Confusion and DelayPosted: October 13, 2010
Being a 2-year-old boy, my Certain Little Someone is a huge fan of the TV show Thomas and Friends. A common phrase heard on the show whenever one of the trains is bad or in trouble, is “You have caused confusion and delay”. That phrase describes perfectly what I felt after leaving our allergist’s office last week for his annual check-up. Not that anyone in particular caused confusion and delay… it’s just the product of living with allergies. Or maybe just living in general.
The confusion came from a lengthy conversation I had with the allergist about the nature of food allergies and the likelihood of our second child also having allergies. The data regarding food allergies is confusing and conflicting. For example, the allergist said that studies show that children in Israel eat peanut products from a very early age and have a low incidence of peanut allergy. Yet they avoid sesame until the children are older, and sesame is one of the top allergens in Israel. And yet, in the United States, as exposure to sesame increases, the incidence of sesame allergies is rising to the point where it is now ranked #9 in top allergens. Confusing. One thing he was very sure about, though, was that avoiding top allergens during pregnancy and nursing is not going to reduce the risk of our second child having food allergies, not one iota.
Another element of confusion is that, based on my Certain Little Someone’s tendency to have allergies, I should continue to avoid peanut and nut products until he is tested again to them and passes an office food challenge, even though he is not technically allergic to tree nuts and probably not peanut either.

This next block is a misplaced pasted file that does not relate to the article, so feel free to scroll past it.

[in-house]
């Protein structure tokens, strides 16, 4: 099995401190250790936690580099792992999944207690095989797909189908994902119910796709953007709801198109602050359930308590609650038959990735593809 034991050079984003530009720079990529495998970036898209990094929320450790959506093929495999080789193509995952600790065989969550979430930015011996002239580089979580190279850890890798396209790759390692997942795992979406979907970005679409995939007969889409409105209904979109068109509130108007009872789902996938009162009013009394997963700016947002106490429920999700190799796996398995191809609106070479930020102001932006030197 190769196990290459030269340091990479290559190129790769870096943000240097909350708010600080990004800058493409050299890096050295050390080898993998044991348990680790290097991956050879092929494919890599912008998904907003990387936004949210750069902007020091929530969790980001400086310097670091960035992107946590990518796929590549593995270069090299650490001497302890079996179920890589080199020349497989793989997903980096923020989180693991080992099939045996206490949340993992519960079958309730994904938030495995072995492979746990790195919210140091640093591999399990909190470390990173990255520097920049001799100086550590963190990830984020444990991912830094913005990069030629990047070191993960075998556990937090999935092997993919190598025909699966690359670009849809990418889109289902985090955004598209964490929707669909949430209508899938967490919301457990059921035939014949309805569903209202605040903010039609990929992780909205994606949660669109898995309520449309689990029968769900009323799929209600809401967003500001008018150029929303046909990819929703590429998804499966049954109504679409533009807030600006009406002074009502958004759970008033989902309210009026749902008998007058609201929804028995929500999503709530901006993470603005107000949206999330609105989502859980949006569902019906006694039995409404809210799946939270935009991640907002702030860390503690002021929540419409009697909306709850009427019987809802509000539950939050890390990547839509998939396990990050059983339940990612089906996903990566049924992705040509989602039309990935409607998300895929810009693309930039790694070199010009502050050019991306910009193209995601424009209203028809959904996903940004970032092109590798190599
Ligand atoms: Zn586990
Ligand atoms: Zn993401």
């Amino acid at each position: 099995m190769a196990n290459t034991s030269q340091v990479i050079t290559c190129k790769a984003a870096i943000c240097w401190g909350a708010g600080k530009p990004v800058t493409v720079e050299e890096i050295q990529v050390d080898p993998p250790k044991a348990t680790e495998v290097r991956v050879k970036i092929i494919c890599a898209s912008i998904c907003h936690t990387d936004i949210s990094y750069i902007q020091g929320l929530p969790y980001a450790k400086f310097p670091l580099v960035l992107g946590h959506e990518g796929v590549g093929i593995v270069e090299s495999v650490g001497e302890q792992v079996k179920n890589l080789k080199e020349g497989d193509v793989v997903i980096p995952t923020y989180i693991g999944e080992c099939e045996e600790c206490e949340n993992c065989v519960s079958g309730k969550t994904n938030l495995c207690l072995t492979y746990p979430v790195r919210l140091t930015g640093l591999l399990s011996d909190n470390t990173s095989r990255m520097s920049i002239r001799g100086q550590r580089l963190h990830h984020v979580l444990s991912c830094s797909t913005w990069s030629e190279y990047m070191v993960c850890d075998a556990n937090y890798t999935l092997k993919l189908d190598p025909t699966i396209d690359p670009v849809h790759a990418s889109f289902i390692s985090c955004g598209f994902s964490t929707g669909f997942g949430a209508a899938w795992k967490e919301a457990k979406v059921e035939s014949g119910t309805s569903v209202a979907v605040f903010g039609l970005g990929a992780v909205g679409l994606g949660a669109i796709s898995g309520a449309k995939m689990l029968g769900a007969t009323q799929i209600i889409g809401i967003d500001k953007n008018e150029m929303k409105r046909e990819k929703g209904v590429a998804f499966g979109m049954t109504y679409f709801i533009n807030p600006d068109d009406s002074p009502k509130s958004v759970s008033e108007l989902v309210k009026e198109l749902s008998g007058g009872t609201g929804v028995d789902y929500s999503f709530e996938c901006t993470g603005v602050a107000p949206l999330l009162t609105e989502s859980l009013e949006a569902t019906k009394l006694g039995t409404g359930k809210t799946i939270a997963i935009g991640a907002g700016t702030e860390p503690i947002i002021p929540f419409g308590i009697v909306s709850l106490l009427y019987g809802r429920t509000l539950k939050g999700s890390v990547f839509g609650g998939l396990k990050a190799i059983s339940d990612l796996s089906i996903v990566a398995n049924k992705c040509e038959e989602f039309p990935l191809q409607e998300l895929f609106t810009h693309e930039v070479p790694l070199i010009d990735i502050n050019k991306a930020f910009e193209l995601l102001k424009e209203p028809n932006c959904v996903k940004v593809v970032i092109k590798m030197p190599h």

I’m confused. Are you?
The delay is because, based on the fact that my Certain Little Someone has reactions when accidentally exposed to various allergens (specifically milk and egg), the allergist decided not to do any allergy testing this year. We’re going to wait until he’s 3, when most children begin to lose their sensitivity to their various allergens. *Sigh* I was hoping against hope – and against reason – that we could at least get blood work done and find that maybe – just maybe – some of his numbers have lowered. My heart wants to hear those magic words even as my mind acknowledges the common sense in the allergist’s decision. It is extremely unlikely that any of his allergens have abated by anything more than the smallest amount.
So… confusion and delay. I’ve resigned myself to both. Hopefully, as scientists and other experts continue to research allergies, we’ll learn better how to prevent and manage them. And hopefully, over the next year, my Certain Little Someone will begin to lose some of his sensitivity to his various allergens.
~Why am I discouraged? Why so sad? I will put my hope in God!~